How can Gen Z prove their value?
Author: Louise Millar, Strategy Director, published in The Drum on August 23rd, 2023
Louise Millar looks at how the likes of Diesel, Ebay, Tinder and Jack Daniels are recapturing their relevance.
At least once a week, on my way home from university, I used to stop by clothes store USC. Partly, I admit, it was to drool over the shop assistant I fancied – but more importantly, it was to browse the selection of denim with that little squiggle on the butt. Diesel Jeans were the must-have pair, the peak of cool, and I wanted them so badly (despite them looking awful on me).
Then, not long later, they became the most tragic style around.
Fast forward to now, and Diesel is back. As much as it makes me cringe as a millennial, witnessing its return has been fascinating. Brands that remind my generation of fashion faux pas, hangover regret and getting old, have been rediscovered by Gen Z. They’ve reclaimed their status as desirable or, at the very least, endorsed as acceptable.
For some of these brands, the 20-year trend cycle and admiration for all things 90s and Y2K has made a reappearance easier. But something different is at play when you consider the likes of Tinder. At launch in 2012, it was a game-changing app that reinvented the world of dating. Yet Tinder now faces endless competition from apps specifically designed to appeal to a new generational mindset. How has Tinder navigated former associations and re-established itself with a youth market?
Let the audience help define the brand
Co-create with your audience by understanding their wants, needs and values and having two-way communication lines, even if they’re as simple as taking advantage of the comments section and talking to audiences in their tone of voice. Tinder nailed this with ‘It Starts with a Swipe’, very much understanding where dating sits within Gen Z priorities (spoiler alert: it’s not a priority), their growth mindset and the anxiety of meeting new people and being judged. By concentrating on possibility and potential, the brand embraced an optimism that’s often underestimated by Gen Z.
Likewise, Stone Island’s approach saw the brand led by the audiences who decided what it was to them. Instead of trying to create or change the brand perception, Stone Island embraced it and became fully integrated into specific subcultures, ultimately raising credibility as they went.
Go to where Gen Z already is (and then give back)
Jack Daniel’s has long-established credibility in the music space. But rock’n’roll doesn’t necessarily translate to a UK youth audience. So the brand looked to where the audience was going and the type of music they were making themselves. Jack Daniel’s partnered with Cirque Du Soul across student cities, to support a night that provides a platform for student DJs. The experience ultimately demonstrated commitment and investment back into the target audience.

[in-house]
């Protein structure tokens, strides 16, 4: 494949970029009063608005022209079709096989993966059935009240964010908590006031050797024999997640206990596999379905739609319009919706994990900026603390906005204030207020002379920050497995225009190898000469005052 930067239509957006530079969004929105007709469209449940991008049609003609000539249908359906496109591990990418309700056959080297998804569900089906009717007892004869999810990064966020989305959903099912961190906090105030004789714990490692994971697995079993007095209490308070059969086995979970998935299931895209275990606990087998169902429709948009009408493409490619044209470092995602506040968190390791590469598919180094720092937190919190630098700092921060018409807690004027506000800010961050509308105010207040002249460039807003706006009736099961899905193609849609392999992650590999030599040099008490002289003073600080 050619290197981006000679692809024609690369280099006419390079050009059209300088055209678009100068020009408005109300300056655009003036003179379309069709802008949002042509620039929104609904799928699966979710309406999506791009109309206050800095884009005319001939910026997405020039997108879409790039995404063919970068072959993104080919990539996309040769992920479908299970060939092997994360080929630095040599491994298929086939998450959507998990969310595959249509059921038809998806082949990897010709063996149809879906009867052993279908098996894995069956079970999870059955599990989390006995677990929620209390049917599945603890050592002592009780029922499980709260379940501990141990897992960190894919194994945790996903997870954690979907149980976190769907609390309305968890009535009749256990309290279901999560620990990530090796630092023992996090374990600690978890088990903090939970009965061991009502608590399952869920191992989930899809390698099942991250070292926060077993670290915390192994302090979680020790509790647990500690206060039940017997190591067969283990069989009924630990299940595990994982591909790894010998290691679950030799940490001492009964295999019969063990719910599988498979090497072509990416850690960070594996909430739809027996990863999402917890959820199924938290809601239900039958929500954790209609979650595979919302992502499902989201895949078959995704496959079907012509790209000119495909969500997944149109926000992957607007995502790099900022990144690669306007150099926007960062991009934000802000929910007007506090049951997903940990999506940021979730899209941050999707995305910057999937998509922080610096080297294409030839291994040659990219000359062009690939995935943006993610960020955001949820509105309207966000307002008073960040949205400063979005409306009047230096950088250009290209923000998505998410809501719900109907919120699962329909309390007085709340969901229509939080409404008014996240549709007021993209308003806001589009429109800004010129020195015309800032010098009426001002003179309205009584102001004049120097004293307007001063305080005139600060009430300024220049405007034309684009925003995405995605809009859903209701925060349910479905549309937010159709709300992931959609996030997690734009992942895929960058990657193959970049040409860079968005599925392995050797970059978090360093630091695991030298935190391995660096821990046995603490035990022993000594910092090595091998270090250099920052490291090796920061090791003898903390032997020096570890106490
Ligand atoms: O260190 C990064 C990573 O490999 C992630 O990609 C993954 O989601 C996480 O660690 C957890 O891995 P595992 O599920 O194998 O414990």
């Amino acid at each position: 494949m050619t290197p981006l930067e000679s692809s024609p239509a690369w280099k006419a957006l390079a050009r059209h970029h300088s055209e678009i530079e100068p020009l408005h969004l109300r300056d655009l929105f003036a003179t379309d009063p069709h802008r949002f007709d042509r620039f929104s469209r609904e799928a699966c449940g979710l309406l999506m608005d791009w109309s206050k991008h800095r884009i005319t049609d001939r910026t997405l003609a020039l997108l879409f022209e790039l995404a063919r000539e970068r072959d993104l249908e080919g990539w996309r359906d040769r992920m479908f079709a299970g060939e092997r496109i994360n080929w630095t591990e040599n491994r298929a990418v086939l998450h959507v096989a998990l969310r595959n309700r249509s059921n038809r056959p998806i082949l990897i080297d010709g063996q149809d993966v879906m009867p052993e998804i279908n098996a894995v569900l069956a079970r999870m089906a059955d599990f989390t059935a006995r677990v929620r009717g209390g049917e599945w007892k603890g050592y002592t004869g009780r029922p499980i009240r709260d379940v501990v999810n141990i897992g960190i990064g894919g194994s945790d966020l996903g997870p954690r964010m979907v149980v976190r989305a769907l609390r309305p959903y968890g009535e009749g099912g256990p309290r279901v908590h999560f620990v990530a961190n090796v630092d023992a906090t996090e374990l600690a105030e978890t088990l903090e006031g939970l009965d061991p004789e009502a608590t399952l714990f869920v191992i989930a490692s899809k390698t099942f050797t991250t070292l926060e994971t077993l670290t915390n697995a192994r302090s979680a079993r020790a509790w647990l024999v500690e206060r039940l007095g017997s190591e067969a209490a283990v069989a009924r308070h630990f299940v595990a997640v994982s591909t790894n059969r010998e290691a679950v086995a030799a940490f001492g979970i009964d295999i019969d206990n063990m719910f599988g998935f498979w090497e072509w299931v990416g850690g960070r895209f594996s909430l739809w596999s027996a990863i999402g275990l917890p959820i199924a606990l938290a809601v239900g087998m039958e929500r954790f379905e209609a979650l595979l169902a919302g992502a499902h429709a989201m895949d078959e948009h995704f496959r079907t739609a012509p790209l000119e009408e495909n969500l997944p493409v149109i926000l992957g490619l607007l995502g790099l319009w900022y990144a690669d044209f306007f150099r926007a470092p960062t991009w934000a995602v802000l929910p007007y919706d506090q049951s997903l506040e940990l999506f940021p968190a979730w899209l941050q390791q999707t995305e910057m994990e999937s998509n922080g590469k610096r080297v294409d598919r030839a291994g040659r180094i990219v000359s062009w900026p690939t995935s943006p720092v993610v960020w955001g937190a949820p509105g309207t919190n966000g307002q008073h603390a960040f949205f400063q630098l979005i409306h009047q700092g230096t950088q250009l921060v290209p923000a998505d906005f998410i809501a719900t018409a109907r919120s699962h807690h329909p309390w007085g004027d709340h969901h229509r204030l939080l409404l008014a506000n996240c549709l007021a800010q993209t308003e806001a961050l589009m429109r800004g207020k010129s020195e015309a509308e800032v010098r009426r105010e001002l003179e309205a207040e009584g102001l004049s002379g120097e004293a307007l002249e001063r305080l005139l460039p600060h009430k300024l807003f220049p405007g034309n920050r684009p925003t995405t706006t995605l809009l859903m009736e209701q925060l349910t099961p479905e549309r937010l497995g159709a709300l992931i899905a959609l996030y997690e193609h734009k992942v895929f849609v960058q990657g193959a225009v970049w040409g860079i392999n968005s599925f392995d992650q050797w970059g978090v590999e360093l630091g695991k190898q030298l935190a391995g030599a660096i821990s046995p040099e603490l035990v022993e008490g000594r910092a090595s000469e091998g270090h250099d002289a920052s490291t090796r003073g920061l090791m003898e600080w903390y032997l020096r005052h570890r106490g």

Always-on helps retention
One-off activations are incredible for brand awareness and mass acquisition, but there will inevitably be some drop-off as memories fade. However, tactical routes to remind and re-engage Gen Z help drive habits and, in turn, brand love. It could be as simple as consistency on TikTok accompanied by competitions or timely offers. By understanding their needs at particular times, brands can move front-of-mind as they help form Gen Z’s habits.
Building relationships takes time
Testing periods help long-term ROI and allow for a reactive strategy that turns direct on-the-ground insight into impactful activations. Ebay’s partnership with Love Island very much tackled the challenges that both brands had been facing. For Love Island, it was a huge move against criticism of their fast fashion partnerships and social responsibility. For Ebay, it drove brand awareness and changed brand perception with a fashion-focused youth demographic.
Following the run, ITV revealed half (53 percent) of Love Island viewers who were aware of the Ebay partnership said they'd bought pre-loved in the previous three months, more than double the amount of those who hadn't watched. Ebay’s collab with Tasha maintained the resonance. While the brand continues to compete against Vinted and Depop, it has carved out a solid space to drive brand consideration.